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12 Small - But Accurate - Details From 'Saving Private Ryan'

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Vote up the small accuracies that heighten the experience of the film.

Praised for its accuracy and emotion-evoking realism, Saving Private Ryan offers a look at the horrors of WWII. In one of the earliest scenes of the movie, Saving Private Ryan takes its audience to the beaches of Normandy on June 6, 1944, recreating the D-Day invasion. The movie goes on to follow a group of Army Rangers on a mission to find one man amid the Allied Forces - Private James Ryan.

Led by Captain John Miller (Tom Hanks), Privates Richard Reiben (Ed Burns), Adrian Caparzo (Vin Diesel), Stanley Mellish (Adam Goldberg), and Daniel Jackson (Barry Pepper) accompany Medic Irwin Wade (Giovanni Ribisi), Corporal Timothy Upham (Jeremy Davies), and Sergeant Mike Horvath (Tom Sizemore) to find their man. Throughout their journey, men give of themselves to the task at hand. 

As the major events of Saving Private Ryan play out, it's easy to miss some of the more subtle details included in the film to heighten its sense of authenticity and honor those who served in WWII. Seemingly minute facts make Saving Private Ryan that much more of a cinematic feat, while subtly adding to the overall movie-watching experience. Here's a list of some of what you may or may not have missed. Which one of the Saving Private Ryan details do you think is the most important?

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  • 1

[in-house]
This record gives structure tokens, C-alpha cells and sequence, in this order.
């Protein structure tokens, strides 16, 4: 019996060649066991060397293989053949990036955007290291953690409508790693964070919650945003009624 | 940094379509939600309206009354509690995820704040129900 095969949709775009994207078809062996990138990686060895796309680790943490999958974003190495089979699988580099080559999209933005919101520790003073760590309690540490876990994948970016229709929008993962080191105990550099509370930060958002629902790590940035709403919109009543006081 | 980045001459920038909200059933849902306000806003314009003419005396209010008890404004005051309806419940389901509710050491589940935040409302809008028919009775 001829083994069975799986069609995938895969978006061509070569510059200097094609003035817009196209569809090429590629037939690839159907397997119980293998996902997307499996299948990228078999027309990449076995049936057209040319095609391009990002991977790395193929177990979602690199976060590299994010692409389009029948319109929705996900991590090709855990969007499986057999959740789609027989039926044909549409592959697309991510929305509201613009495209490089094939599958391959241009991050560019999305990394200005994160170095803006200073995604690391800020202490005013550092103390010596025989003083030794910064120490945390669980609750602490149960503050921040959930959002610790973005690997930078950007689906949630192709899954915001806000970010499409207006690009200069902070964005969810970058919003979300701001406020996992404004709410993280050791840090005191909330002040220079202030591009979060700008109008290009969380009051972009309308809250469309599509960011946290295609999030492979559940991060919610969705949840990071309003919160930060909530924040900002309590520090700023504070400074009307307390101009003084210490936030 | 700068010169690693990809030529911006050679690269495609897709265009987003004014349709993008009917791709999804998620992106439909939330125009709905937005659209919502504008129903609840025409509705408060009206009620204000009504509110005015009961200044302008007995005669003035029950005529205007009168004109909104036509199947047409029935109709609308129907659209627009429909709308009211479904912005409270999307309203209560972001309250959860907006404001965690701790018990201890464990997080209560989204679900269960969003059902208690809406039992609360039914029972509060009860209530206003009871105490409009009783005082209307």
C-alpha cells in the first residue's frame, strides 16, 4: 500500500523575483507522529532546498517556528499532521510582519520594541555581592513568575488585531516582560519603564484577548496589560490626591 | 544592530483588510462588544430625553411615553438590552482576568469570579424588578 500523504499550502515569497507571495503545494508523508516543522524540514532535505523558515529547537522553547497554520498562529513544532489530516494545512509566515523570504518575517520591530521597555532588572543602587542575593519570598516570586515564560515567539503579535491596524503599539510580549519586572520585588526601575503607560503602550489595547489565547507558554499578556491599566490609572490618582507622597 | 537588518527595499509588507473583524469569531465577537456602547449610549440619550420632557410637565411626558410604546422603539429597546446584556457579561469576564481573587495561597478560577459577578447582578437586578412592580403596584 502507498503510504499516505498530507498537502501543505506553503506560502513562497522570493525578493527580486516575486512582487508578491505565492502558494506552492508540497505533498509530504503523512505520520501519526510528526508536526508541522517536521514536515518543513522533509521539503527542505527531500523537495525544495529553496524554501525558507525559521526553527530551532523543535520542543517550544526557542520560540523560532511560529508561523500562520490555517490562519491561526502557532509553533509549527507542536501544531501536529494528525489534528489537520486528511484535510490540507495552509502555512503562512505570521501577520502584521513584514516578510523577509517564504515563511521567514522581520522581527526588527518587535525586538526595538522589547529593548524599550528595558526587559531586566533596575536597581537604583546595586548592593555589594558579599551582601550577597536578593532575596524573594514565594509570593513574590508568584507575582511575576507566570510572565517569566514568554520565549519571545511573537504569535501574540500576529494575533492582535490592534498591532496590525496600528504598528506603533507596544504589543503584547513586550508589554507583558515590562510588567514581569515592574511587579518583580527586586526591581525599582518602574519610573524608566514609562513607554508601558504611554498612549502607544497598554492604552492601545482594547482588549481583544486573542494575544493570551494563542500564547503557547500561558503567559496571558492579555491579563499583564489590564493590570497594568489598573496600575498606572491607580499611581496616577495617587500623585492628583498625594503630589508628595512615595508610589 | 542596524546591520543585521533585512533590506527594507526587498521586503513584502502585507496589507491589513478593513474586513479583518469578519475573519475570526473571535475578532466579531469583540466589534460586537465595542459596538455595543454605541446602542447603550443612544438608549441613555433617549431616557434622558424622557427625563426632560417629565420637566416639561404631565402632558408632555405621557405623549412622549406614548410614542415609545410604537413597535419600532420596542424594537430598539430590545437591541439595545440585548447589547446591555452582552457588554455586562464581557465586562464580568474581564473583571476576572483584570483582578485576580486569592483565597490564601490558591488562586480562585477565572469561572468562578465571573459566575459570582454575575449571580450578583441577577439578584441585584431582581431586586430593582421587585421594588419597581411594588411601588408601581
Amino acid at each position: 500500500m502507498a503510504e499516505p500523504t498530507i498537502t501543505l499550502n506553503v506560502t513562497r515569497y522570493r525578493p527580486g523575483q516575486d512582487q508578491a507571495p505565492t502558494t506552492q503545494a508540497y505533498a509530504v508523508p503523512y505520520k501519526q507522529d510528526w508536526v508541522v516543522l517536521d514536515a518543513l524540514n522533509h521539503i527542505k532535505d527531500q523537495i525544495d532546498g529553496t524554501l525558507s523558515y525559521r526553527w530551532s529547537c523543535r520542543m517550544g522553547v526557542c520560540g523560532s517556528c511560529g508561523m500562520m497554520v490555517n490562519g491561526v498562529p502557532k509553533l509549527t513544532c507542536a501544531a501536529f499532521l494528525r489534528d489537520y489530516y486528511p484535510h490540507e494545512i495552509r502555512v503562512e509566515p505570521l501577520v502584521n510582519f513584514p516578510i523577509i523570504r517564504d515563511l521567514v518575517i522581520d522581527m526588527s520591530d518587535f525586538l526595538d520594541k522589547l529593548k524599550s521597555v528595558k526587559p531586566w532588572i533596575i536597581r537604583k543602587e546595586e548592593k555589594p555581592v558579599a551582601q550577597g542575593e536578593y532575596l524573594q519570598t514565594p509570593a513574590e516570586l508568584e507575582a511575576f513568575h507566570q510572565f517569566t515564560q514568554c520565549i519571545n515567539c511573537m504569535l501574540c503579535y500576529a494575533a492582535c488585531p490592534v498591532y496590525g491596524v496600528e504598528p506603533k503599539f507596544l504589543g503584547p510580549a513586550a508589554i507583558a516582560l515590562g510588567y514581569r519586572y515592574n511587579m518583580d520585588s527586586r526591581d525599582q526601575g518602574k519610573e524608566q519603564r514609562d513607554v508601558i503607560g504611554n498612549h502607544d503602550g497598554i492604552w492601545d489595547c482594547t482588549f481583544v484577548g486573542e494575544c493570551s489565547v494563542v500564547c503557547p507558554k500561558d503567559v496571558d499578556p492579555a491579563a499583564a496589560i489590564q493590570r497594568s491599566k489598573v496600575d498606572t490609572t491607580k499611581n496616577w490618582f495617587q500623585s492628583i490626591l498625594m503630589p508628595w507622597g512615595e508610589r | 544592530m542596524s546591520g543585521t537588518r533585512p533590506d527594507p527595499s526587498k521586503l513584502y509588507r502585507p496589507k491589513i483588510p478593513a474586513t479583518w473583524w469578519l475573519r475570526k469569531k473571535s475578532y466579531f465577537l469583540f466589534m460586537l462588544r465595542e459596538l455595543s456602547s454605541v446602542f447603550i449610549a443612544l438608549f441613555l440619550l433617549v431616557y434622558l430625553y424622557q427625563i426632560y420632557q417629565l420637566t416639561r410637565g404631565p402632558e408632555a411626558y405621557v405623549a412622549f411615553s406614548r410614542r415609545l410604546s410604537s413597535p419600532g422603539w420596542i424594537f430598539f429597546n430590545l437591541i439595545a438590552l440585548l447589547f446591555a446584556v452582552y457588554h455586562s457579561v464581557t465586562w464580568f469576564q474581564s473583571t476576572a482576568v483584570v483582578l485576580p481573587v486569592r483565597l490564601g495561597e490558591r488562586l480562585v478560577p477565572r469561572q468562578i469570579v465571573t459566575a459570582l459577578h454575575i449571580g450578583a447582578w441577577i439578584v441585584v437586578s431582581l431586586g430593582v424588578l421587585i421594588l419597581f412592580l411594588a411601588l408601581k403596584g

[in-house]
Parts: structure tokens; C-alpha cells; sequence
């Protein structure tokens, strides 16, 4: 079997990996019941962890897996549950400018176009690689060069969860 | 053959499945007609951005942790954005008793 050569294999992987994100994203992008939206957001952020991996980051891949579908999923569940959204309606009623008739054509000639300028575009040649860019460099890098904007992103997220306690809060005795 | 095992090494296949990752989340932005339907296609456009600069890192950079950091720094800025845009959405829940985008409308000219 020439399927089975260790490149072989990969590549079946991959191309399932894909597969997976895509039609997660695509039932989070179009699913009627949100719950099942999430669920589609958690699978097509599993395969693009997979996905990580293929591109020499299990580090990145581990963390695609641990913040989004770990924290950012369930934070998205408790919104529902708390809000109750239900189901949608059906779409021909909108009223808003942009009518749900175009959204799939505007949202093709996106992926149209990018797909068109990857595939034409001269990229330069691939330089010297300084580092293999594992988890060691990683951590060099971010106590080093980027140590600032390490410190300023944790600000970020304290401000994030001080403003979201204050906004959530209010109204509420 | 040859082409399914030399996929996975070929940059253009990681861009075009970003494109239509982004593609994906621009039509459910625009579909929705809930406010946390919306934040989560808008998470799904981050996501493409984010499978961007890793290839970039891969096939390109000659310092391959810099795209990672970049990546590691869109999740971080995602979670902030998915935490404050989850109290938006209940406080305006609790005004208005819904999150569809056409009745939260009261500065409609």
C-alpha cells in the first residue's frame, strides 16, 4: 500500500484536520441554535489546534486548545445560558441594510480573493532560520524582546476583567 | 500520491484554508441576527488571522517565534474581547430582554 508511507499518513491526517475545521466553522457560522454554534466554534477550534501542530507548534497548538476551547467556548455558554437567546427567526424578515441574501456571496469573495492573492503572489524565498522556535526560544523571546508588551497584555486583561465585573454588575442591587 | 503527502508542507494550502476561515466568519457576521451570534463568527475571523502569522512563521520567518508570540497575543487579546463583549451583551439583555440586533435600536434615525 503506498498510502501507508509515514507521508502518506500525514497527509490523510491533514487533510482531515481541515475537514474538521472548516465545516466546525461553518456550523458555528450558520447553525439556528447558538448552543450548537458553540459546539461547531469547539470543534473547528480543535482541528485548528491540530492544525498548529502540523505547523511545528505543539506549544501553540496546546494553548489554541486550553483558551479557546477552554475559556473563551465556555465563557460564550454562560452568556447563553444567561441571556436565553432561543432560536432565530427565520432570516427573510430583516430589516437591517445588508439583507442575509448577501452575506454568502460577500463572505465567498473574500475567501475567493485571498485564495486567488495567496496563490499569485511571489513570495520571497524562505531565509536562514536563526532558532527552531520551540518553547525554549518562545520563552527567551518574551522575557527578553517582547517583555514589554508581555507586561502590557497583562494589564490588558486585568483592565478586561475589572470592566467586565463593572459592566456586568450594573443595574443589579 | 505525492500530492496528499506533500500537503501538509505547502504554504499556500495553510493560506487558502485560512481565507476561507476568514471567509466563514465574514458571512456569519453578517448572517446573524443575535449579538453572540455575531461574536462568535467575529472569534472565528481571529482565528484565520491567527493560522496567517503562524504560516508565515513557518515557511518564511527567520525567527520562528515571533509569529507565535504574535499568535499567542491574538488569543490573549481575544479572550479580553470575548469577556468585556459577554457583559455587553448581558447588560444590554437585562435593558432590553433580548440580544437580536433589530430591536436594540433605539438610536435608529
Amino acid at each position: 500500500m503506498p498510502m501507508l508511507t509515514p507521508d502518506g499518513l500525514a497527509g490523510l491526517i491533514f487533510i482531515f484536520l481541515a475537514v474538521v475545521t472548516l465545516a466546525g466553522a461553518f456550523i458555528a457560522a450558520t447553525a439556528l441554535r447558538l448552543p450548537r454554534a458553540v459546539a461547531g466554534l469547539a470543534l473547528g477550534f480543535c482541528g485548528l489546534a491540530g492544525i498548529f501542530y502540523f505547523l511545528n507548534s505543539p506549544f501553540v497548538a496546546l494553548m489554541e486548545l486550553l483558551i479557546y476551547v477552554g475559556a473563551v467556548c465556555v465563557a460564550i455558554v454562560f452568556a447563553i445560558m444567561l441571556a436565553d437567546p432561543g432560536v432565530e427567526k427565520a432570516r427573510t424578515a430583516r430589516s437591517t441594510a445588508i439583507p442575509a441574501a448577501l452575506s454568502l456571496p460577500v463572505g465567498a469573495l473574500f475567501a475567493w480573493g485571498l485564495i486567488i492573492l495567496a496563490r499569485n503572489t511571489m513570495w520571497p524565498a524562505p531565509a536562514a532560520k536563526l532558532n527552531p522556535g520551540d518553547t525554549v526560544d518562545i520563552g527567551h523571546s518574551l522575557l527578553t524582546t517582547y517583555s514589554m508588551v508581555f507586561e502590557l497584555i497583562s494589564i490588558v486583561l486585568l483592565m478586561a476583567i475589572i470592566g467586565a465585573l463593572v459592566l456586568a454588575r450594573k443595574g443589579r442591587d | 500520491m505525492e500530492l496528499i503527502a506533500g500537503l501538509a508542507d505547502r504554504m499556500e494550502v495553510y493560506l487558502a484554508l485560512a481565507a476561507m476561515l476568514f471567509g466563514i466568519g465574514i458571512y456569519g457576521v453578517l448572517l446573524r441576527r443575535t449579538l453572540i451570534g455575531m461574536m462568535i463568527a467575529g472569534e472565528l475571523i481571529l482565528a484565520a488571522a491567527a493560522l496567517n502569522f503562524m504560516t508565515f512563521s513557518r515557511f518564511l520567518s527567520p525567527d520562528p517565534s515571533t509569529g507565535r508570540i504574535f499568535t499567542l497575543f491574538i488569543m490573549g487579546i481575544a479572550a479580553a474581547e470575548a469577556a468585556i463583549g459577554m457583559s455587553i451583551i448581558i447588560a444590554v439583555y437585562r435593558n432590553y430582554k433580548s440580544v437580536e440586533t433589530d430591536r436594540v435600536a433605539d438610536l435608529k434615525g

2,886 VOTES

    The Anti-Seacraft 'Czech Hedgehogs' In The Water At Normandy Reflect One Of The Miscalculations Made By The Germans

    The presence and placement of Czech hedgehogs at Normandy - crossed bars of iron or steel welded into spiky obstacles - gives insight into preparations for the invasion by the Germans. Often used to disable tanks, the Czech hedgehogs were an ideal defense against landing vessels, as well. When underwater, approaching boats and ships would be struck.  

    Germany believed the invasion of Normandy by Allied Forces was going to take place at high tide. The Allied Navy and Army, however, opted to begin their approach in the early morning hours of June 6, 1944, when the tide was low. This gave them time to disable some of the underwater defenses installed by the Germans.

    2,886 votes
  • 2
    3,020 VOTES

    Heavy Equipment Made It Incredibly Hard For The Landing Forces To Get Solid Footing

    The struggle to get to shore on D-Day was multifaceted. Heavy gear, equipment, and supplies weighed soldiers down, while constant artillery fire threatened every move. As 20-year-old Ted Cordery watched on, he saw several soldiers never even get to the beaches of Normandy, succumbing to the English Channel instead. 

    Saving Private Ryan accurately shows troops let off into water that was too deep for them to touch the ground. Cordery recalled decades later:

    I felt so sorry for the men. They were coming from a fair way out to get to the beach, and they were all in their uniforms and carrying guns and their own food, so they all had these cans weighing them down... So many of them didn't make it because they were dropped too far from the land. They went straight in the deep water and drowned.

    3,020 votes
  • 3
    3,111 VOTES

    Only Sounds From Authentic WWII Weapons Were Used